Tutorial on genetic algorithms
GAs are very general in nature, and their simple application to any optimization problem would not be t give good results. In this section, we describe a few points that might help and aid a GA designer or GA producer in their work.
Introduce problem-specific domain knowledge
It has been observed that the more problem-specific domain knowledge that we are integrating into the GA; the best objective values we get. Addition of problem specific information can be done by using problem specific crossover or mutation operators, custom representations, etc.
The following image shows Michalewicz's (1990) view of EA -
Reduce the crowd
Overcrowding occurs when a perfectly matched chromosome reproduces a lot, and within a few generations the entire population.one is filled with similar solutions having a similar aptitude. This reduces the diversity which is a very crucial element to ensure the success of a GA. There are many ways to limit overpopulation. Some of them are -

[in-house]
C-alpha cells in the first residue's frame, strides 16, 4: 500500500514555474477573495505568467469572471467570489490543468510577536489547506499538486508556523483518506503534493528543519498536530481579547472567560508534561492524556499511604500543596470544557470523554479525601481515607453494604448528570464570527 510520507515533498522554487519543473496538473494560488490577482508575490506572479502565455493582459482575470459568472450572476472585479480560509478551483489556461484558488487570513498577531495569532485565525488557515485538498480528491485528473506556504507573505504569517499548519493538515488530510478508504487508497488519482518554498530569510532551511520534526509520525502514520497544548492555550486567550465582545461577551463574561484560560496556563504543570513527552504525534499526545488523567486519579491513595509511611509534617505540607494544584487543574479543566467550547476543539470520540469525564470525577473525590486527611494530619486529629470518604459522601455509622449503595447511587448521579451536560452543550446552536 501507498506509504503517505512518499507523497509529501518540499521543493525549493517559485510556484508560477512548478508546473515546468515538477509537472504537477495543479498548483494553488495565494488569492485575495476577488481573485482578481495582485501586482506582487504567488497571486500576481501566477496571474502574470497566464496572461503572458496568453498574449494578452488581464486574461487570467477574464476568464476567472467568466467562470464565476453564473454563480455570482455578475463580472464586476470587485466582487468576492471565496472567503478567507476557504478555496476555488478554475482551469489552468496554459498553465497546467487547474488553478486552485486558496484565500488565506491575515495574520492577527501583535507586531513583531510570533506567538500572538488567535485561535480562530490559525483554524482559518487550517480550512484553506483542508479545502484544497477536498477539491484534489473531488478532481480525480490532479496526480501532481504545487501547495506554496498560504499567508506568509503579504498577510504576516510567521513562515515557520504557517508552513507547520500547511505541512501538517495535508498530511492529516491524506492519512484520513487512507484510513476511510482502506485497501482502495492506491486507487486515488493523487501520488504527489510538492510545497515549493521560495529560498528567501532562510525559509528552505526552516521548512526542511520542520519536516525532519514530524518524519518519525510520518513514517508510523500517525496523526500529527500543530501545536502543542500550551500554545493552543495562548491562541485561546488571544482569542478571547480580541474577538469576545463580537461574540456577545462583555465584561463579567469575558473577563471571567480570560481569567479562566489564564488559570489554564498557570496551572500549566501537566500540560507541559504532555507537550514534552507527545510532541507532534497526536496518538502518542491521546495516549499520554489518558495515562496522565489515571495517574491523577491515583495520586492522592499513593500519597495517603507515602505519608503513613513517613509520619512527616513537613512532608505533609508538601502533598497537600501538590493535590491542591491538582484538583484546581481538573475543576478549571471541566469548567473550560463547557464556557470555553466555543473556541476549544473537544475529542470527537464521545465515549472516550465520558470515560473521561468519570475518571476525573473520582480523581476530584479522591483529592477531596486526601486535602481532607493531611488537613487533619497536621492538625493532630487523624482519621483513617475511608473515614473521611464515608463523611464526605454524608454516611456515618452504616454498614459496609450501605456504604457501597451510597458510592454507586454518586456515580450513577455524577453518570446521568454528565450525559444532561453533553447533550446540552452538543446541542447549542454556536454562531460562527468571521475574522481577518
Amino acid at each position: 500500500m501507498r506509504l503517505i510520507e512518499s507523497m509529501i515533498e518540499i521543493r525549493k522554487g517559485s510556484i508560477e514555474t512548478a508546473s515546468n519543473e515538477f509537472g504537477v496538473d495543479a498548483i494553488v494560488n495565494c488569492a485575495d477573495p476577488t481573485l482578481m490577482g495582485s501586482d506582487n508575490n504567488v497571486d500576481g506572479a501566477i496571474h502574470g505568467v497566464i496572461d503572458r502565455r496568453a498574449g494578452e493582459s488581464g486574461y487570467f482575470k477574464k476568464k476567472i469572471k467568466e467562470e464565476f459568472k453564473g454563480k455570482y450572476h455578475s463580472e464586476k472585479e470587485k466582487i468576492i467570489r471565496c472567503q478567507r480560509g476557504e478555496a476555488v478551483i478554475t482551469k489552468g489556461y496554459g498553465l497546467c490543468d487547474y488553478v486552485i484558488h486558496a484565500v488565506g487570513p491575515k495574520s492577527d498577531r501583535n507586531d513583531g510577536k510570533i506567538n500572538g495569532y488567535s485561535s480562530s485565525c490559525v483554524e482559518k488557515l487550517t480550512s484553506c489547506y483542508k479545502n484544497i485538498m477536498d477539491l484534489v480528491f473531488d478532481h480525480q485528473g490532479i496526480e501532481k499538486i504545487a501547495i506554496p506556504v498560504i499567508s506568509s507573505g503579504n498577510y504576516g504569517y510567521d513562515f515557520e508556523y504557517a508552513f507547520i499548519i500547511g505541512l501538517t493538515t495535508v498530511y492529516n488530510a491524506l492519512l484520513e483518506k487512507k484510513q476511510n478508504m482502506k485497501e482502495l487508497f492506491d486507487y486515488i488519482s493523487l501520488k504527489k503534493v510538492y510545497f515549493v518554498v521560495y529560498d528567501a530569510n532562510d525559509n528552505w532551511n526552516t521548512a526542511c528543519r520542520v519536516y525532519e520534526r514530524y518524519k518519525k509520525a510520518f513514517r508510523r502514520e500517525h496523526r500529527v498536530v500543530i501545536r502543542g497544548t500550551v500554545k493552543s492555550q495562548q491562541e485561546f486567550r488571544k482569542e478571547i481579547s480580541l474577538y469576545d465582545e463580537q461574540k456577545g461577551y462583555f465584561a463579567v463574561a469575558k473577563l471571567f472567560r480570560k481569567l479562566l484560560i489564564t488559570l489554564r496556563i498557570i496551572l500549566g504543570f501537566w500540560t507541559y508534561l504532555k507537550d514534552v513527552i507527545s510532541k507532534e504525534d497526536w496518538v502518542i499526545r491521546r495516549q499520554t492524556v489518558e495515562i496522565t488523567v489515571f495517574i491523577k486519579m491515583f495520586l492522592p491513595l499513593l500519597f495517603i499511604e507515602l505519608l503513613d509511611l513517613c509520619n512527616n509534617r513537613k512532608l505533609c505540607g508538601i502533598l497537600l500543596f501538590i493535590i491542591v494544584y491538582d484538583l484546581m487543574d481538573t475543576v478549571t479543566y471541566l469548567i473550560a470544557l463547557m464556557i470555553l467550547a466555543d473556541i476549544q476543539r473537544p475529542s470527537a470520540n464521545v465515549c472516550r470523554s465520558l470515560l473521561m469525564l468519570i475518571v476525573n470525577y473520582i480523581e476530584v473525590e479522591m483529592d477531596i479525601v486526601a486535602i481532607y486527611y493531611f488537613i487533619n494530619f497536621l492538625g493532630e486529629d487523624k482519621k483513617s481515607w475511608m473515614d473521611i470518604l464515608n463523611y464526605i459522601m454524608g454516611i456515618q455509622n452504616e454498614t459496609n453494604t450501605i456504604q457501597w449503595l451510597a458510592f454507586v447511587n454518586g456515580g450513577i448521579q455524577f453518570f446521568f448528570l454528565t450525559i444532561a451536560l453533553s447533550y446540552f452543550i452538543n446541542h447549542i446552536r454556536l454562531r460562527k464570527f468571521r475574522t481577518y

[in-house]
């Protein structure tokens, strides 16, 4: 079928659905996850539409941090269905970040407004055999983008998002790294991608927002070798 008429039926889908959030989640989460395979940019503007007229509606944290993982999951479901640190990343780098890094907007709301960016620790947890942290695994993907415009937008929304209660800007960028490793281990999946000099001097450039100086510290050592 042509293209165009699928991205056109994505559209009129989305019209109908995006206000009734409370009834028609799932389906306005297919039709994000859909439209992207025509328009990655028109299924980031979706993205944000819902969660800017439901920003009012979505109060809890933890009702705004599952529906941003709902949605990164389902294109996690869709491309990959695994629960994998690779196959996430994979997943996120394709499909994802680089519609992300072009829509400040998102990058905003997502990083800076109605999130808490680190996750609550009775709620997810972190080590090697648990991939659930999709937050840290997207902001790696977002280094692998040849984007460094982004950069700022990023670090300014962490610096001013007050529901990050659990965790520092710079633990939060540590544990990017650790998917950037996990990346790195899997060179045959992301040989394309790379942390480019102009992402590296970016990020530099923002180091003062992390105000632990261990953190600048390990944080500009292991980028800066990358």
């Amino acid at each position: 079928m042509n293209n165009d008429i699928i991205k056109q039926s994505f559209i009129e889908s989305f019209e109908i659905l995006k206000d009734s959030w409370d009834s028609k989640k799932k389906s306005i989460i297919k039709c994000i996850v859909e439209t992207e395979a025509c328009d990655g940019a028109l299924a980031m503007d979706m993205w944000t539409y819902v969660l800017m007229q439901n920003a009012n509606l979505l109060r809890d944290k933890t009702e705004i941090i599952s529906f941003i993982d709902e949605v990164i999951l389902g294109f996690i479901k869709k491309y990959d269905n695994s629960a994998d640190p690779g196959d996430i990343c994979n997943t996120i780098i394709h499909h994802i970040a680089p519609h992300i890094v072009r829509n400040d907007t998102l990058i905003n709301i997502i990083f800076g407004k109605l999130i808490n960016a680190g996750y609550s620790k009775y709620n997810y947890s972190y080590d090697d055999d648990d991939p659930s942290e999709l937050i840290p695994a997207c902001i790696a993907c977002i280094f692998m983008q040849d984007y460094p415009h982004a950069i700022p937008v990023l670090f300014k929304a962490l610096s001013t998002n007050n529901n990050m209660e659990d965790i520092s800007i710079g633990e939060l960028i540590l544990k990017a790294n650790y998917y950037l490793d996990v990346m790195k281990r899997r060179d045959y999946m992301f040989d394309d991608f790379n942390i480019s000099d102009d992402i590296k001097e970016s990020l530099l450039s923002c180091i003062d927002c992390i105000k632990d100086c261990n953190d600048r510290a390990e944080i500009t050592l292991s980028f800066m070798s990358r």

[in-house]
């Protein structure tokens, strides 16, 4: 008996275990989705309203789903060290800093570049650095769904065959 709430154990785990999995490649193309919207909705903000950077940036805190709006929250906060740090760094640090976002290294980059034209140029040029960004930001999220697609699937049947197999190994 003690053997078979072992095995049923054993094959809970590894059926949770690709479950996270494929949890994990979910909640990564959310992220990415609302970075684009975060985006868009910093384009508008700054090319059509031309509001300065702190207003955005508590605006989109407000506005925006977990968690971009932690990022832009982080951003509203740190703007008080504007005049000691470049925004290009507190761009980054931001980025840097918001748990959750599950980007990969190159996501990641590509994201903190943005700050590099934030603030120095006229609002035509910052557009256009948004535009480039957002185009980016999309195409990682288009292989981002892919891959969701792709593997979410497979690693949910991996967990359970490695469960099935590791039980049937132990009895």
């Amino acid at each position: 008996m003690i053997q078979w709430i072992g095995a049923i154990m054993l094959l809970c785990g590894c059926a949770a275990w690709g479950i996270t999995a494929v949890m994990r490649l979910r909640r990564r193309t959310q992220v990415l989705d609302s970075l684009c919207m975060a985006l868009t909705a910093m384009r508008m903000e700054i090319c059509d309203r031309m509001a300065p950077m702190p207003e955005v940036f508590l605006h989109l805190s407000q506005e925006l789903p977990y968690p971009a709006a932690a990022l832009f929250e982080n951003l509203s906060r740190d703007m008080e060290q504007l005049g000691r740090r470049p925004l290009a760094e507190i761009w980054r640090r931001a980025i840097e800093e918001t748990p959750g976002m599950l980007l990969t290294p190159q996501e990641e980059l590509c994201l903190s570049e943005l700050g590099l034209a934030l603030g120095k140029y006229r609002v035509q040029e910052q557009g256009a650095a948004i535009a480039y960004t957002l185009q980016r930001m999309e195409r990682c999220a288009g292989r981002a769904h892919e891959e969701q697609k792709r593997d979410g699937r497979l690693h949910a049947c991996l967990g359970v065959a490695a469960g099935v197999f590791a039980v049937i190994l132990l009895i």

Mutation to introduce
Switch to rank selection and tournament selection which have more selection pressure than selection proportional to physical form for individuals of similar physical form.
Fitness Sharing - In this case, the fitness of an individual is reduced if the population already contains similar individuals.
It has been observed experimentally that the best solutions are drawn by randomized chromosomes because they give
Hybridize GA with local search
Local search refers to checking the ons solution in the neighborhood of a given solution to find better objective values.
It can sometimes be useful to hybridize GA with local search. The following image shows the different places where local search can be introduced in an GA.
Variation of parameters and techniques
In genetic algorithms, there is no " one size fits all " or magic formula that works for all problems. Even after the initial GA is ready, it takes a lot of time and effort to play around with parameters like population size, mutation and probability of crossing, etc. to find the ones that are suitable for the particular problem.